Taxonomy of Flowering Plants - LECTURE NOTES
Hugh D. Wilson

The Rosidae

The Subclass Dilleniidae, includes 18 orders, 116 families and over 60,000 species.  The largest subclass with regard to number of families and comparable to the Asteridae with regard to species diversity.  As was the case with the Dilleniidae, about 75% of the species occur in five orders; in this case the Fabales (18,000), Myrtales (9,000), Euphorbiales (8,000), Rosales (6,600) and Sapindales (5,400).   Also, local Santalales - Rafflesiales (Phoradendron - Viscaceae).
 
 

A diverse set of flowering plant orders that, like the Dilleniidae, lacks a distinct set of key characters.  General trends or features of the Subclass include:

Cronquist: "In the last analysis, the Rosidae and Dilleniidae are kept apart as subclasses because each seems to constitute a natural group separately derived from the ancestral Magnoliidae, rather than because of any definitive distinguishing characters...it is conceptually more useful to hold the two as separate subclasses than to combine them into one or to abandon any attempt at organization of the Magnoliopsida into subclasses."  THEREFORE:  Focus here is on distinctive characters at the order and family level.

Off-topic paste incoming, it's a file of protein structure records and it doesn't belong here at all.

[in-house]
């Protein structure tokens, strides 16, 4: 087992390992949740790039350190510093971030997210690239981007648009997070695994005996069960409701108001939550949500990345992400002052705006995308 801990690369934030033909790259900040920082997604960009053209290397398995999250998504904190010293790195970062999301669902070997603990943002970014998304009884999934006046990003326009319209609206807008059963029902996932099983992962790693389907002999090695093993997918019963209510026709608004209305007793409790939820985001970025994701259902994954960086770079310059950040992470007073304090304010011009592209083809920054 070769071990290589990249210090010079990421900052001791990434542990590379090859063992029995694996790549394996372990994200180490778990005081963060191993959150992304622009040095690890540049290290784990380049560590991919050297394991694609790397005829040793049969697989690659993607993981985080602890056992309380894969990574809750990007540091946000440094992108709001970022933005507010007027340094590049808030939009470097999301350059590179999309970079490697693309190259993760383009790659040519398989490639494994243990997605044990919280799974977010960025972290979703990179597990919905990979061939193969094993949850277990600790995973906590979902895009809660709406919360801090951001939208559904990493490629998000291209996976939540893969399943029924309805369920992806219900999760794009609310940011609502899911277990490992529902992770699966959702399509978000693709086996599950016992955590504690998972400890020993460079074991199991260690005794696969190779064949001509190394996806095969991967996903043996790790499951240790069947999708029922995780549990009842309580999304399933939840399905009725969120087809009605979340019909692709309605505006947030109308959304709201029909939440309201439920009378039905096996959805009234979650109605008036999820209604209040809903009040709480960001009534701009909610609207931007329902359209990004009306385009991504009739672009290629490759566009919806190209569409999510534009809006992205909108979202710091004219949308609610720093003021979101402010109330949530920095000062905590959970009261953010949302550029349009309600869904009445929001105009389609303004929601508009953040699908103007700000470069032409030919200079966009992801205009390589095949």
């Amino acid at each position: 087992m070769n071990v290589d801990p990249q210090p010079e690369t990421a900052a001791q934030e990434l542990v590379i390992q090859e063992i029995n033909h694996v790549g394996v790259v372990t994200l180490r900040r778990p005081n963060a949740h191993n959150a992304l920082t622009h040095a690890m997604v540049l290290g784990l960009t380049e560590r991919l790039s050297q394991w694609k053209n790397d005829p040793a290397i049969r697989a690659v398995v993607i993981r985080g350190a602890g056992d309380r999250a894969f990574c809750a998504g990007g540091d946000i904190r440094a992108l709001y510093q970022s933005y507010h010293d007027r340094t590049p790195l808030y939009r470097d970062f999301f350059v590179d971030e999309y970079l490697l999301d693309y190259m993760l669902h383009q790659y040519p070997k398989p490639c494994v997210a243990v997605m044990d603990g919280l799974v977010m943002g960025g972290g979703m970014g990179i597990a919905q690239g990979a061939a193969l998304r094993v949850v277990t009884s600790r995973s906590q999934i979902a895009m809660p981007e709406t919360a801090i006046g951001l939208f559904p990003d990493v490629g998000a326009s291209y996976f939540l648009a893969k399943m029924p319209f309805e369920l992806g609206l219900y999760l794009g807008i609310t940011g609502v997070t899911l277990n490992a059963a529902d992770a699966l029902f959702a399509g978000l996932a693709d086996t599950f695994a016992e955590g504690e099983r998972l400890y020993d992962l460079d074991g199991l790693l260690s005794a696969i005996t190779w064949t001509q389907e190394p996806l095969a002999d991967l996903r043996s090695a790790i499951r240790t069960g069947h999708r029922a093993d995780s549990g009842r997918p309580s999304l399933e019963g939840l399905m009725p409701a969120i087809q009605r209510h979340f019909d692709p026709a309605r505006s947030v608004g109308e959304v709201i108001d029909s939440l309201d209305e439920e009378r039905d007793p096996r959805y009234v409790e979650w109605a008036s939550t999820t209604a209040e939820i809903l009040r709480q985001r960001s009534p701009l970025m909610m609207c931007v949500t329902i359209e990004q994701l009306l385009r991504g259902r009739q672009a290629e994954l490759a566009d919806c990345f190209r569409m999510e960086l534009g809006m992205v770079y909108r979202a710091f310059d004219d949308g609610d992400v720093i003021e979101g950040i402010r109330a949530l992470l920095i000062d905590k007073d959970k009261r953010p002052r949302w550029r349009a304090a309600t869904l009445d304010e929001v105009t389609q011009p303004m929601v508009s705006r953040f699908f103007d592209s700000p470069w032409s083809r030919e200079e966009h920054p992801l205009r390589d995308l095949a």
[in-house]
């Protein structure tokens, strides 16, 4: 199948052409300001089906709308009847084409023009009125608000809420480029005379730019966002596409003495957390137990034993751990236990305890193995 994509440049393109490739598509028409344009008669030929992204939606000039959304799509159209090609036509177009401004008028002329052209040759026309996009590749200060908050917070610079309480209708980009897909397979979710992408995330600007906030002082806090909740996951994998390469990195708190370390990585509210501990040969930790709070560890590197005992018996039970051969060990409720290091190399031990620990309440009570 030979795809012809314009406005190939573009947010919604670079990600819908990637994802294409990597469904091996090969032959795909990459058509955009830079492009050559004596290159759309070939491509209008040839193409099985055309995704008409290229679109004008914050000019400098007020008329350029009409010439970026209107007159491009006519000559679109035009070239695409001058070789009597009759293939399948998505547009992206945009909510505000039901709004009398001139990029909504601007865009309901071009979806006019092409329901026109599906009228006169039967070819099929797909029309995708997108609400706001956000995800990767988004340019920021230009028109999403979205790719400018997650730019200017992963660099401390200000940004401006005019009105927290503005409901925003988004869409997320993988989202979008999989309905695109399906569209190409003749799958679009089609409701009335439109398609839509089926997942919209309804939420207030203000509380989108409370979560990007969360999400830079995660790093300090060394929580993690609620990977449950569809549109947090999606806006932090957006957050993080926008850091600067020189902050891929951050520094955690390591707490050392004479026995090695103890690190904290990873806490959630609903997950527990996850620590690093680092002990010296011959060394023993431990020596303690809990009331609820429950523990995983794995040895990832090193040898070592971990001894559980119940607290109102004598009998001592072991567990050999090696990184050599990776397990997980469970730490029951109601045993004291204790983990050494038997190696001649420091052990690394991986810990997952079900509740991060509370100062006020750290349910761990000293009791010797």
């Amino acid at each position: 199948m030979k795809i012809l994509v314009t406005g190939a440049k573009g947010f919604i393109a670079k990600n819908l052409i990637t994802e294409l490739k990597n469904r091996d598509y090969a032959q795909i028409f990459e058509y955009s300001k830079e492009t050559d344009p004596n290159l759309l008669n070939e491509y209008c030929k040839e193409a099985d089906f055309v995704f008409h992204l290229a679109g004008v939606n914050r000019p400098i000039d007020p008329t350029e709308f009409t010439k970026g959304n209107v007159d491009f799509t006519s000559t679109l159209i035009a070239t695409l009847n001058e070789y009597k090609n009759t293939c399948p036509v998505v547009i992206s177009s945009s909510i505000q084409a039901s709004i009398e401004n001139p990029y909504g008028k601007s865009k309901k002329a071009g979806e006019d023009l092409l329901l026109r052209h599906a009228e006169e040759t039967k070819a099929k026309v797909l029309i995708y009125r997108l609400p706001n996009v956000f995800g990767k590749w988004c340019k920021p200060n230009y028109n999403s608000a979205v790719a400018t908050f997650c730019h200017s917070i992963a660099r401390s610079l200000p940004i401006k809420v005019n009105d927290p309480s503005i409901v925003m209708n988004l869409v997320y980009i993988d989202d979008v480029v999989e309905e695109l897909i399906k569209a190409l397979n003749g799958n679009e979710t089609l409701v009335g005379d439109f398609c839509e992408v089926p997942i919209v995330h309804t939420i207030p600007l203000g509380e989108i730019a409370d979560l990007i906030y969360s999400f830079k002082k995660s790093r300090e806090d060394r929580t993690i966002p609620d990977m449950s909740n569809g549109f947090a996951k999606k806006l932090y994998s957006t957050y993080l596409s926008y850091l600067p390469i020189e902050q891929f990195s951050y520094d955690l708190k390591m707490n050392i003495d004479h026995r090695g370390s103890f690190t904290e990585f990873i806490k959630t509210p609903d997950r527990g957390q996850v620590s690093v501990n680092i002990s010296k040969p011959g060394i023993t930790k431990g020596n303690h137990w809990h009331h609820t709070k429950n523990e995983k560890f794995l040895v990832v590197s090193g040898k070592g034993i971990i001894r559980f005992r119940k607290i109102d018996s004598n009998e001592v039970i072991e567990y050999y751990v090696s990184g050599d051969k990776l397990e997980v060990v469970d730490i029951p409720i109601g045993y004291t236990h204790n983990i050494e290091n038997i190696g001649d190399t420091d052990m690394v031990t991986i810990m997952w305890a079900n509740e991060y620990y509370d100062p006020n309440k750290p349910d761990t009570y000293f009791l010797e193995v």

Our coverage of the Rosidae will include:

Rosales
     Crassulaceae
     Rosaceae
Fabales (Leguminosae)
    Mimosaceae
    Caesalpiniaceae
    Fabaceae
Myrtales
    Onagraceae
Euphorbiales
    Euphorbiaceae
Apiales
    Apiaceae (Umbelliferae)


Return to Lecture Notes, the Biology 301 homepage, the Asteridae, or the Dilleniidae